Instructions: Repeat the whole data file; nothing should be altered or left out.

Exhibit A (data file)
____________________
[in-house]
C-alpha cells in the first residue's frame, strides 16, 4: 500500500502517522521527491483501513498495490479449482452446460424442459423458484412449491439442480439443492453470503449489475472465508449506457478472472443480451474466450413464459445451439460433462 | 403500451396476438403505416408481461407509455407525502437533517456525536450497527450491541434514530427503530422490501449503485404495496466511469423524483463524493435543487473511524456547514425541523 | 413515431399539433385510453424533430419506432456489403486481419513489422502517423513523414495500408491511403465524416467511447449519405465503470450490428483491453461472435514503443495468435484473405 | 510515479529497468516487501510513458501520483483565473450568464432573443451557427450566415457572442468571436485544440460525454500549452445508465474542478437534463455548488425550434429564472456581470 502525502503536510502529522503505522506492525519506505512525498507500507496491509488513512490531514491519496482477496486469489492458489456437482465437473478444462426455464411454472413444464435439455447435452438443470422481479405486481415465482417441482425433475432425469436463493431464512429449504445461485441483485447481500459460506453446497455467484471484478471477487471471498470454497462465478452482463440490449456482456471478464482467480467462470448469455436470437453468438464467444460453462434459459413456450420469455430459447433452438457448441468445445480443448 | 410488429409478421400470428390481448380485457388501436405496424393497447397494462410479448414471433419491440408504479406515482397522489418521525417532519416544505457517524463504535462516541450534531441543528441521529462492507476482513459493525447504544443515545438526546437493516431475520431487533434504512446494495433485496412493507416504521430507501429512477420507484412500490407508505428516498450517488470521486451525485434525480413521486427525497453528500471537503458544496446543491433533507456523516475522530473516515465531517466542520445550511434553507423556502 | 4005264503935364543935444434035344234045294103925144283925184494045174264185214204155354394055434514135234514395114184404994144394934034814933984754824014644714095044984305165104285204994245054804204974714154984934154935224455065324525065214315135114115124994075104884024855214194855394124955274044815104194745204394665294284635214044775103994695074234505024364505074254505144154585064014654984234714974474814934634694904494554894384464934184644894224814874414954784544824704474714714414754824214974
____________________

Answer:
[in-house]
C-alpha cells in the first residue's frame, strides 16, 4: 500500500502517522521527491483501513498495490479449482452446460424442459423458484412449491439442480439443492453470503449489475472465508449506457478472472443480451474466450413464459445451439460433462 | 403500451396476438403505416408481461407509455407525502437533517456525536450497527450491541434514530427503530422490501449503485404495496466511469423524483463524493435543487473511524456547514425541523 | 413515431399539433385510453424533430419506432456489403486481419513489422502517423513523414495500408491511403465524416467511447449519405465503470450490428483491453461472435514503443495468435484473405 | 510515479529497468516487501510513458501520483483565473450568464432573443451557427450566415457572442468571436485544440460525454500549452445508465474542478437534463455548488425550434429564472456581470 502525502503536510502529522503505522506492525519506505512525498507500507496491509488513512490531514491519496482477496486469489492458489456437482465437473478444462426455464411454472413444464435439455447435452438443470422481479405486481415465482417441482425433475432425469436463493431464512429449504445461485441483485447481500459460506453446497455467484471484478471477487471471498470454497462465478452482463440490449456482456471478464482467480467462470448469455436470437453468438464467444460453462434459459413456450420469455430459447433452438457448441468445445480443448 | 410488429409478421400470428390481448380485457388501436405496424393497447397494462410479448414471433419491440408504479406515482397522489418521525417532519416544505457517524463504535462516541450534531441543528441521529462492507476482513459493525447504544443515545438526546437493516431475520431487533434504512446494495433485496412493507416504521430507501429512477420507484412500490407508505428516498450517488470521486451525485434525480413521486427525497453528500471537503458544496446543491433533507456523516475522530473516515465531517466542520445550511434553507423556502 | 4005264503935364543935444434035344234045294103925144283925184494045174264185214204155354394055434514135234514395114184404994144394934034814933984754824014644714095044984305165104285204994245054804204974714154984934154935224455065324525065214315135114115124994075104884024855214194855394124955274044815104194745204394665294284635214044775103994695074234505024364505074254505144154585064014654984234714974474814934634694904494554894384464934184644894224814874414954784544824704474714714414754824214974